Effect of Narasin and Dietary Protein Source on Performance of Broiler
A factorial floor pen trail was conducted to study the
effects of formulating isonitrogenous and isoenergetic diets varying in
fish meal levels (0 and 50 g kg-1) with or without the ionophoric
anti-coccidial agent narasin (0 and 60 mg kg-1 of diet) on
performance of broiler chicks. Chick body weight, daily gain, feed intake
and feed conversion ratio were determined during experimental period.
The results indicated that body weight at 20 days, daily gain from 0-20
day, feed intake from 11-20 and 0-20 day were all significantly increased
with 50 g kg-1 fish meal inclusion in the diets. Narasin, on
the other hand, had no such effect and did not result in any interaction
with fish meal level on chick performance. These data demonstrated that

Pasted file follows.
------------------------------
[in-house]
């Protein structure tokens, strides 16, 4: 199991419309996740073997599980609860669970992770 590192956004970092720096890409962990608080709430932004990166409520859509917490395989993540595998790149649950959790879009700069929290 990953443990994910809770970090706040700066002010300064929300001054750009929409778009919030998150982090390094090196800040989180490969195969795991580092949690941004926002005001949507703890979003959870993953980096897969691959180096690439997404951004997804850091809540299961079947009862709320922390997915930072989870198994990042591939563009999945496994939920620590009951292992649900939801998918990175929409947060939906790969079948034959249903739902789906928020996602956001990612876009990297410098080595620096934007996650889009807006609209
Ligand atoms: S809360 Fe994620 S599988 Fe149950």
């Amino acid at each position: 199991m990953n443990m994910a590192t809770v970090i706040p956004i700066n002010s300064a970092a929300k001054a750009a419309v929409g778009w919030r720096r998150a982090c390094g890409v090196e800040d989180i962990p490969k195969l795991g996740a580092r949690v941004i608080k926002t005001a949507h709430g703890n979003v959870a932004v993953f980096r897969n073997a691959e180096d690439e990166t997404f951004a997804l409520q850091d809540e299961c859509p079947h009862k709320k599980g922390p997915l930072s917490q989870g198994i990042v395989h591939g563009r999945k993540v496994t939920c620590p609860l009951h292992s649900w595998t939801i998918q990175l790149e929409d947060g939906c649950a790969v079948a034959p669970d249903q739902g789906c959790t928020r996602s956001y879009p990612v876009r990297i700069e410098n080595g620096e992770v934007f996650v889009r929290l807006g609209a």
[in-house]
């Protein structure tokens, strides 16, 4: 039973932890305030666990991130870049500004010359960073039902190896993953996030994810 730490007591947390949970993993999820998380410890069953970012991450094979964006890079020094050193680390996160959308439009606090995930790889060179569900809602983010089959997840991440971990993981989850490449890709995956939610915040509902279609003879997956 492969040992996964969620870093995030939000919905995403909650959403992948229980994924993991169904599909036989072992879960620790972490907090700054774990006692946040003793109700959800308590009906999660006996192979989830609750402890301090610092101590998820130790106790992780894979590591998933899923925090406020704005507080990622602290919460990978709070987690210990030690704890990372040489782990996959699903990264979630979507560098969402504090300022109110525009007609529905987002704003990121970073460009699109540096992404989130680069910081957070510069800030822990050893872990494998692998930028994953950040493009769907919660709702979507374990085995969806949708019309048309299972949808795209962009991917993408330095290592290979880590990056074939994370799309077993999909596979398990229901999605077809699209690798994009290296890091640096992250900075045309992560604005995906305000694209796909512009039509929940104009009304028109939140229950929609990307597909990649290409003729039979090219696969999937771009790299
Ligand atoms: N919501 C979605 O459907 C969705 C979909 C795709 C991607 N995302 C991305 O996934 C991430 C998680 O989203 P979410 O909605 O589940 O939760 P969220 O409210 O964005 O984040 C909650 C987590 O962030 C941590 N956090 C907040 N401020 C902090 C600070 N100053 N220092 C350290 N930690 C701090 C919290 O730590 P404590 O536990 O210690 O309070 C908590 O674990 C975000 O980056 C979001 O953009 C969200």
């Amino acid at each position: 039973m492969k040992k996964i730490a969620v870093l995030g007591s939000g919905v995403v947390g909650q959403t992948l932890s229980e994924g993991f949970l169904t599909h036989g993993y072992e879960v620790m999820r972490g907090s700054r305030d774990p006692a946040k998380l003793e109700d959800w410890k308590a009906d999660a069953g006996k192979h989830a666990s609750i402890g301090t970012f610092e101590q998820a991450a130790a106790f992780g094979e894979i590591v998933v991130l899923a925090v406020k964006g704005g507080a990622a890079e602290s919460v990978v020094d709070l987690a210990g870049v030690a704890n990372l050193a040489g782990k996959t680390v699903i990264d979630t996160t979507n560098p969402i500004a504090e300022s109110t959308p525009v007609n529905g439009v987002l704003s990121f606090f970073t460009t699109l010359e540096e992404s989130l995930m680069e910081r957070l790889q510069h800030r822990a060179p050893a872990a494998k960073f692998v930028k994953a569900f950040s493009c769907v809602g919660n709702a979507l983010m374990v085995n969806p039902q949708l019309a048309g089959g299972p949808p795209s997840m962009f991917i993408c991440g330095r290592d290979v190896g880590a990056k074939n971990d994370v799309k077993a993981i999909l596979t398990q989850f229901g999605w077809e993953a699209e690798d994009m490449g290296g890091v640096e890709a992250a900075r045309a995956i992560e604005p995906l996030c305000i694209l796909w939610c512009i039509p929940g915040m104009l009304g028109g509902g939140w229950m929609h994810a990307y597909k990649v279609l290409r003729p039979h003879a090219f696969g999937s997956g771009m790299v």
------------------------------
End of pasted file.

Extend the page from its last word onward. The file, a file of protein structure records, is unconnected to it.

the beneficial effects of fish meal on broiler performances are mediated
mainly via improvement of feed consumption. These results also indicated
that under coccidial and necrotic enteritis free environment, narasin
growth promoter effect was insignificant (p>0.05).
Narasin is a mono-valent polyether ionophore (Greek: ioon = going; phoreo
= transport) that is a fermentation products of Streptomyces aureofaciens,
which is used in aid in the prevention of coccidiosis and necrotic enteritis
in broiler chicks (Branuius, 1985; Brennan et al., 2003; Chapman,
2001; Guneratne and Gard, 1991; Johansson et al., 2004).
Narasin has been by far the second most commonly used antimicrobial
in commercial poultry production, not only used for their anticoccidial
effect, but also as growth promoters in Eimeria-free environment, due
to their effect in improving feed conversion efficiency (Branuius, 1985;
Waldenstedt and Elwinger, 1995; Chapman, 2001; Johansson et al.,
2004). Brennan et al. (2001) showed that narasin is effective in
the preventions of necrotic enteritis (NE) in broiler chicks. Brennan
et al. (2003) also demonstrated the effectiveness of narasin fed alone